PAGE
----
Vienna has again been crowned the world’s most liveable city on the Economist Intelligence Unit's Global Liveability Index for 2019.
The Austrian capital, which attracts tourists for its classical music scene and imperial history but also has abundant green spaces and excellent public services, last year ended Melbourne's seven-year run at the top of the survey of 140 cities, helped by an improved security outlook across Europe.
Melbourne came in second this year, with Sydney close behind at third - which is an improvement on the harbour city’s rank of fifth last year.
"Sydney has risen from fifth to third, thanks to an improvement in its culture and environment score, reflecting an increased focus on combating and mitigating the impacts of climate change, as outlined by the city's 'Sustainable Sydney 2030' strategy," the EIU said.
It poured cold water on Sydney's prospects of overtaking Melbourne, however.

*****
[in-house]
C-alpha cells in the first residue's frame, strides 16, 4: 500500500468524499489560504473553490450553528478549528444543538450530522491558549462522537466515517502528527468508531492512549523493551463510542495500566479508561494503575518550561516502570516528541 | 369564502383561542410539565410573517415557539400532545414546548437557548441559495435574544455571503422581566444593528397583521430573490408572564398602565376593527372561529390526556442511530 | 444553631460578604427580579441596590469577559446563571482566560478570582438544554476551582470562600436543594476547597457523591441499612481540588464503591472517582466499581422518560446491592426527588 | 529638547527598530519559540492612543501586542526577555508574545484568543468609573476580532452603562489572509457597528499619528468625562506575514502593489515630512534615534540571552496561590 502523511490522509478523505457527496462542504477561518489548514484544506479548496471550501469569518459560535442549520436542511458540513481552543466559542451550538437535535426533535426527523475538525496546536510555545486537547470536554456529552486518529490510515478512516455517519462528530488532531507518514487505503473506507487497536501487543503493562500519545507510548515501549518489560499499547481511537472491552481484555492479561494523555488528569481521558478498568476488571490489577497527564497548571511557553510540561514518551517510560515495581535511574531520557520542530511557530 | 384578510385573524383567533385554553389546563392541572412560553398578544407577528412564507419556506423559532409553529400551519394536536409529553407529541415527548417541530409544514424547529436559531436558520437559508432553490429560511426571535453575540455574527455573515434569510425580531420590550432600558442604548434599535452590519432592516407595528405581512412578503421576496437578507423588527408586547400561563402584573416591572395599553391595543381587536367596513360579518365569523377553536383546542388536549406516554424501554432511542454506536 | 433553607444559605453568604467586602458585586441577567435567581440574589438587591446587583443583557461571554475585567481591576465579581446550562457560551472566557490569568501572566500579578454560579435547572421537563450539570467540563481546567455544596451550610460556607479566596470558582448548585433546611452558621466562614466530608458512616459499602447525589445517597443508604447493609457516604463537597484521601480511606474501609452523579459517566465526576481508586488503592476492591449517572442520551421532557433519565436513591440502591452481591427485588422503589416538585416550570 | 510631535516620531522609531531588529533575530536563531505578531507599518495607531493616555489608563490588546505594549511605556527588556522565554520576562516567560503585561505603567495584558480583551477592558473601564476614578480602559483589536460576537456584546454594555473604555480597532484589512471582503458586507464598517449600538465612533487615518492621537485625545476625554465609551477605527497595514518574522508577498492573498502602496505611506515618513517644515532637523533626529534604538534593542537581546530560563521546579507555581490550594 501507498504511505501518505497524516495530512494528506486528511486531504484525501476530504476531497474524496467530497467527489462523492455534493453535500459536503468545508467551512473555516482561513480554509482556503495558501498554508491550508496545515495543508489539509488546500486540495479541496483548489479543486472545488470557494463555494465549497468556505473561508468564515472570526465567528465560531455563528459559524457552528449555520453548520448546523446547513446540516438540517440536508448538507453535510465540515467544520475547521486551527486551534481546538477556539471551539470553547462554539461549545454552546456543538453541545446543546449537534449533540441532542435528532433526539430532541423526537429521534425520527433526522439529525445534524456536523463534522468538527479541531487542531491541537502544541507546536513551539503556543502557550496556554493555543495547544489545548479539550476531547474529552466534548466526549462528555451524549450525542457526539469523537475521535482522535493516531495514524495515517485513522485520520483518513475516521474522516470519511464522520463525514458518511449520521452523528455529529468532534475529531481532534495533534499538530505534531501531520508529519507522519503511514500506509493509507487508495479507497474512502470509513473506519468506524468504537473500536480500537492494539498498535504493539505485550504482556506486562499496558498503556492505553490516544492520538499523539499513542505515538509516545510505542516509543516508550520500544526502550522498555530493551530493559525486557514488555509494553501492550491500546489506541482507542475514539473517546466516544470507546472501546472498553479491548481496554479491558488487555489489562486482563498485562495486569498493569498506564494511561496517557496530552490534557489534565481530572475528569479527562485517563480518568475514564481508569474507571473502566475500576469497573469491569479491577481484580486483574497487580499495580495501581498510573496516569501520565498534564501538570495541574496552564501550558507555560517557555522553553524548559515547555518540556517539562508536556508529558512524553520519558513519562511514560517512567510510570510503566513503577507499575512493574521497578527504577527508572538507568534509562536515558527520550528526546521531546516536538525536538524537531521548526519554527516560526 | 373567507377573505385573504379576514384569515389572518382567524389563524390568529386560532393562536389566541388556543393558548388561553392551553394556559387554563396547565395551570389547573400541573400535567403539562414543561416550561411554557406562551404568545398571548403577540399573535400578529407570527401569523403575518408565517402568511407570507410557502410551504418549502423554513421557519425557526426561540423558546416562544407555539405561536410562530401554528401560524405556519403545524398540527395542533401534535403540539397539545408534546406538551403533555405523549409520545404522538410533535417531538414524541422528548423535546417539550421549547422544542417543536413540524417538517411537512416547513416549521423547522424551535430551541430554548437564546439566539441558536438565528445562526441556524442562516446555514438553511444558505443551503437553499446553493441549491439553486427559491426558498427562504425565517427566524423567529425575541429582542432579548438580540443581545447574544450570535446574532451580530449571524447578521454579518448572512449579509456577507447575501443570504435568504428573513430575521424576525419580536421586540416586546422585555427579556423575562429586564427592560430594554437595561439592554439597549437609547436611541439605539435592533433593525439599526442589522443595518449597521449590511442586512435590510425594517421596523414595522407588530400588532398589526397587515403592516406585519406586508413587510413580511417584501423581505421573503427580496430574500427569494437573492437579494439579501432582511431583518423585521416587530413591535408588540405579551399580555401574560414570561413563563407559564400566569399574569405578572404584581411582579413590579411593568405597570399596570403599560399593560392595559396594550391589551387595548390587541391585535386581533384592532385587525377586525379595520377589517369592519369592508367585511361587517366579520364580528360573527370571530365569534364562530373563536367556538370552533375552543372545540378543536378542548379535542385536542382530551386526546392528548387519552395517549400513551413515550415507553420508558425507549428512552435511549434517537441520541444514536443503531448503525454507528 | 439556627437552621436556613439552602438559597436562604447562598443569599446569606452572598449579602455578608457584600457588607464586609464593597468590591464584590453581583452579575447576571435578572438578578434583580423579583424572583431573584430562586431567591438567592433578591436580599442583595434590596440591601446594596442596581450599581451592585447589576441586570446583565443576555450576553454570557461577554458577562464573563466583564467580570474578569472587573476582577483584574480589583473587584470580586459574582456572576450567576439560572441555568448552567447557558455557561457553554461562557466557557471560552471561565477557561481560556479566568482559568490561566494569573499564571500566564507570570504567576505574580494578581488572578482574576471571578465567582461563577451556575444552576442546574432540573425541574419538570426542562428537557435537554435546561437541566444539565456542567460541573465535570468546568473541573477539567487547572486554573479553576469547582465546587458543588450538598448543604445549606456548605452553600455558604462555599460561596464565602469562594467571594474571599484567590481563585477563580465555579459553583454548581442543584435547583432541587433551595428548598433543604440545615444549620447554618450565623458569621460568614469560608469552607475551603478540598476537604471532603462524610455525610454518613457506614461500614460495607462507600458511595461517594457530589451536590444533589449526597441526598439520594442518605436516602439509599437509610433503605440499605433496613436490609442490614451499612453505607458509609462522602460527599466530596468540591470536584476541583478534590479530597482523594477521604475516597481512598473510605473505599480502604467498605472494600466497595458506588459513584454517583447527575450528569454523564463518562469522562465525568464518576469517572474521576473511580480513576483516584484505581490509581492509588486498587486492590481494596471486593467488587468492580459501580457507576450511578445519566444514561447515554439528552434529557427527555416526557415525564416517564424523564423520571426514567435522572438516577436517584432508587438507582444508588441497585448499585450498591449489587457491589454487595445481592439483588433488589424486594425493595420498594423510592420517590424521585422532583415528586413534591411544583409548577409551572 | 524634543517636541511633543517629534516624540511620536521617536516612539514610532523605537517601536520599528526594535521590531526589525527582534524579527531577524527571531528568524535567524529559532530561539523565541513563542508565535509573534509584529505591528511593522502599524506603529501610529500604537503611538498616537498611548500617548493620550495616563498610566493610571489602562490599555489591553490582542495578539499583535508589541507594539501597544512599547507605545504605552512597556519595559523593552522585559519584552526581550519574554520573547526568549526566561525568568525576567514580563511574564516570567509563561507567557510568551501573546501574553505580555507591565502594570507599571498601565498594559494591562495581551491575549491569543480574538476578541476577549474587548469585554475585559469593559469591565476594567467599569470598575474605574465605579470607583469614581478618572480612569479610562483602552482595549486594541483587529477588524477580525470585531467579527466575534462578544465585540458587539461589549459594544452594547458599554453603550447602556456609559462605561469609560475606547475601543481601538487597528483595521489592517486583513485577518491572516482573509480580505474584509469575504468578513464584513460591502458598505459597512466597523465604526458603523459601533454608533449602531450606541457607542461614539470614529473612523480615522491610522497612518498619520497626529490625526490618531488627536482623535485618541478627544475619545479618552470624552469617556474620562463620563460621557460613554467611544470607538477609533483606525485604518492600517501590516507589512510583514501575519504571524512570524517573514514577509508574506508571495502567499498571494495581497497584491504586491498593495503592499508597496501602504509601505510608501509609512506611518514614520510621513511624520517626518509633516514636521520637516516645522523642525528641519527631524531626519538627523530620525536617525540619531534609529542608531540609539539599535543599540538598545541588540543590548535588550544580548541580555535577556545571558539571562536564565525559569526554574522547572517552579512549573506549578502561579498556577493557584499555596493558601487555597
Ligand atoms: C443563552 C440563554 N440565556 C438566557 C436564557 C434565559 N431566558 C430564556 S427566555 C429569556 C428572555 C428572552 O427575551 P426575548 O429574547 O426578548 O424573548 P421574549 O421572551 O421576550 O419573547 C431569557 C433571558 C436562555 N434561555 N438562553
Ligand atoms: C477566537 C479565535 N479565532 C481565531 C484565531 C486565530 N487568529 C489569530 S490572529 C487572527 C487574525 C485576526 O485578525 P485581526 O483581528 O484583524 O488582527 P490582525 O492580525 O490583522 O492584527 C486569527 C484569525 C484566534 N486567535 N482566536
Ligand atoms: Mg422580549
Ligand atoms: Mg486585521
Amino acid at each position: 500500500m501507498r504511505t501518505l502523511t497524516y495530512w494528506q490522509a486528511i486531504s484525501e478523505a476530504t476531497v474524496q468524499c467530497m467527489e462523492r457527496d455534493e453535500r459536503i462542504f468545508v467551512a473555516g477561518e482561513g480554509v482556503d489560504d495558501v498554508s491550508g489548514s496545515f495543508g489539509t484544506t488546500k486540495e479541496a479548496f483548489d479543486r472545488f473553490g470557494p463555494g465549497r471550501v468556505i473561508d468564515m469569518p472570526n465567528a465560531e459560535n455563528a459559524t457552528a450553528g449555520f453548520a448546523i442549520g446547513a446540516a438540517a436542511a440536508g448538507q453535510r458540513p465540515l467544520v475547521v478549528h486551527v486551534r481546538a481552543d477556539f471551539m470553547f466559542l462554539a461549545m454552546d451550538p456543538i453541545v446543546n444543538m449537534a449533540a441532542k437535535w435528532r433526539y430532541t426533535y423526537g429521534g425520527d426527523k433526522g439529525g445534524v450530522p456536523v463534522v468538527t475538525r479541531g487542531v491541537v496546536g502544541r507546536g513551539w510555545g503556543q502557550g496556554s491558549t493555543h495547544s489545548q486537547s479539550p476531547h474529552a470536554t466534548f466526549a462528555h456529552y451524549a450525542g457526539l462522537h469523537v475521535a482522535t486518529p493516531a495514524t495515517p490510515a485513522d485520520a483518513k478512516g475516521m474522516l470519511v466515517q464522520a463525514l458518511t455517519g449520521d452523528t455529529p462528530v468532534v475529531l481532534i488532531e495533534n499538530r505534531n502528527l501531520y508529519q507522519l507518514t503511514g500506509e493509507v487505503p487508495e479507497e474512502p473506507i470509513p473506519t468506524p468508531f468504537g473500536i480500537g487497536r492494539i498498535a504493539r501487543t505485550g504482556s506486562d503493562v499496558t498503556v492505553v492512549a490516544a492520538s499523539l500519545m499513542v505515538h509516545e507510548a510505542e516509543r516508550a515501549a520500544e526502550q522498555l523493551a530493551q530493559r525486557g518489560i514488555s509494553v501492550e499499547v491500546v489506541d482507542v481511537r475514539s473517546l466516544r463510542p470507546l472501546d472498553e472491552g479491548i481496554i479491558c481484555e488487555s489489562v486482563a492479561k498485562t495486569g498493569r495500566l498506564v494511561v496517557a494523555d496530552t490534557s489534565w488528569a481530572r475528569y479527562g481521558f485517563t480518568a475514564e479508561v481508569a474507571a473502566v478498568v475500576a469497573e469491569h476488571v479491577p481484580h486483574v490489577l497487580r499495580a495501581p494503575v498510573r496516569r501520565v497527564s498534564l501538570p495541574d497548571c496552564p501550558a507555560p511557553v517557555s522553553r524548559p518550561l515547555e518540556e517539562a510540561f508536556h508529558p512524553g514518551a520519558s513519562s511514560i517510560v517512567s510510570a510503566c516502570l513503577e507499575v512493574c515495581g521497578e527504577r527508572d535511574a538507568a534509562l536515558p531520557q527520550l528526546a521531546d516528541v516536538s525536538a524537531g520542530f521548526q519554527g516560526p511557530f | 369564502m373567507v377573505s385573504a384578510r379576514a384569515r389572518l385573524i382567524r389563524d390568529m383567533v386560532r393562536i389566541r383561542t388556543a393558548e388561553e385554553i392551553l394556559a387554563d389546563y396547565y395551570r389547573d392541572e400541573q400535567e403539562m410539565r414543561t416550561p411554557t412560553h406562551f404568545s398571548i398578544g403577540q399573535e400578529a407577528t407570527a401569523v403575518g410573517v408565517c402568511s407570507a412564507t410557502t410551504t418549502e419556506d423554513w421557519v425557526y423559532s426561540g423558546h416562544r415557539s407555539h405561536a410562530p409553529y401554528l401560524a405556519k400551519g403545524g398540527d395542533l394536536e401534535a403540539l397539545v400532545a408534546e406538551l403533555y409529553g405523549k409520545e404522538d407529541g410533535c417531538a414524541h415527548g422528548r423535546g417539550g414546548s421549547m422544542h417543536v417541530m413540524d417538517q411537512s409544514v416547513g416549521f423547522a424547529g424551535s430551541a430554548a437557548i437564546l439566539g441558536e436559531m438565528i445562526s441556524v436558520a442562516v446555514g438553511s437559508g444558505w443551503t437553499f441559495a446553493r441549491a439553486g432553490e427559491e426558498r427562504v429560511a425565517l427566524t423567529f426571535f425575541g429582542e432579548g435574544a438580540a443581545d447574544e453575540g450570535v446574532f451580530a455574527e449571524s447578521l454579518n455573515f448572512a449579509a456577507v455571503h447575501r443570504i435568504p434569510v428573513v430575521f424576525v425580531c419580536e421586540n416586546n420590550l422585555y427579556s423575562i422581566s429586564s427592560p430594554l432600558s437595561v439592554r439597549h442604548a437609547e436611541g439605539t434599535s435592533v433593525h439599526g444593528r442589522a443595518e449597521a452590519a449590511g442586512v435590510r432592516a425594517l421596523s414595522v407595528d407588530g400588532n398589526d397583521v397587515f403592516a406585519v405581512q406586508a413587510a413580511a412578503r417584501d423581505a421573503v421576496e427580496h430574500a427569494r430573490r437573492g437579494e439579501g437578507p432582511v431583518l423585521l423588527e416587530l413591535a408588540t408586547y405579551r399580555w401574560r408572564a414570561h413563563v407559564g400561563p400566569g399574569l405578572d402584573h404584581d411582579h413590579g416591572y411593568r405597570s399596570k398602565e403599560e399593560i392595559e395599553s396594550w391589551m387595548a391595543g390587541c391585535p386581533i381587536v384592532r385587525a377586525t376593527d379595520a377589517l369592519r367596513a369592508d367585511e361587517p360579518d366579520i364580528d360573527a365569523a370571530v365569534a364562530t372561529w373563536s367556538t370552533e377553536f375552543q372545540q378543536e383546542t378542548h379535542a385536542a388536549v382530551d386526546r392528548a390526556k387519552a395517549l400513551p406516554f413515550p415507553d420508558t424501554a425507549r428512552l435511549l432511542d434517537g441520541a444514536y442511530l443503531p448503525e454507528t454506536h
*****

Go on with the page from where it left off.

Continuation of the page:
"With both cities already scoring very highly across all categories, there is only limited potential for Sydney to displace either Melbourne or Vienna at the top of the rankings. No other city in the top ten saw a change to its score."
Japan's Osaka was fourth, followed by three Canadian cities - Calgary, Vancouver and Toronto. Toronto was tied with Tokyo for seventh place. Copenhagen and Adelaide in South Australia rounded out the top 10.
What’s the ranking based on?
The EIU's index ranks cities by five headline criteria. Stability, and culture and environment, are the two most important categories, weighted equally at 25 percent of the total.
Healthcare and infrastructure are also matched at 20 per cent, with education coming in last with a 10 percent weighting.
"Paris in France is the highest-ranked city to have seen a deterioration in its stability score, owing to the ongoing anti-government gilets jaunes protests that began in late 2018," the EIU said of the French anti-government movement.
Paris slid six places to 25th, from 19th last year.
The culture and environment scores were reduced for many cities in poorer countries that are among the most exposed to the effects of climate change, including New Delhi and Cairo for their poor air quality.
Damascus in war-torn Syria remained the worst-ranked city, below Lagos in Nigeria and the Bangladeshi capital Dhaka, which swapped places.
Reporting by AAP
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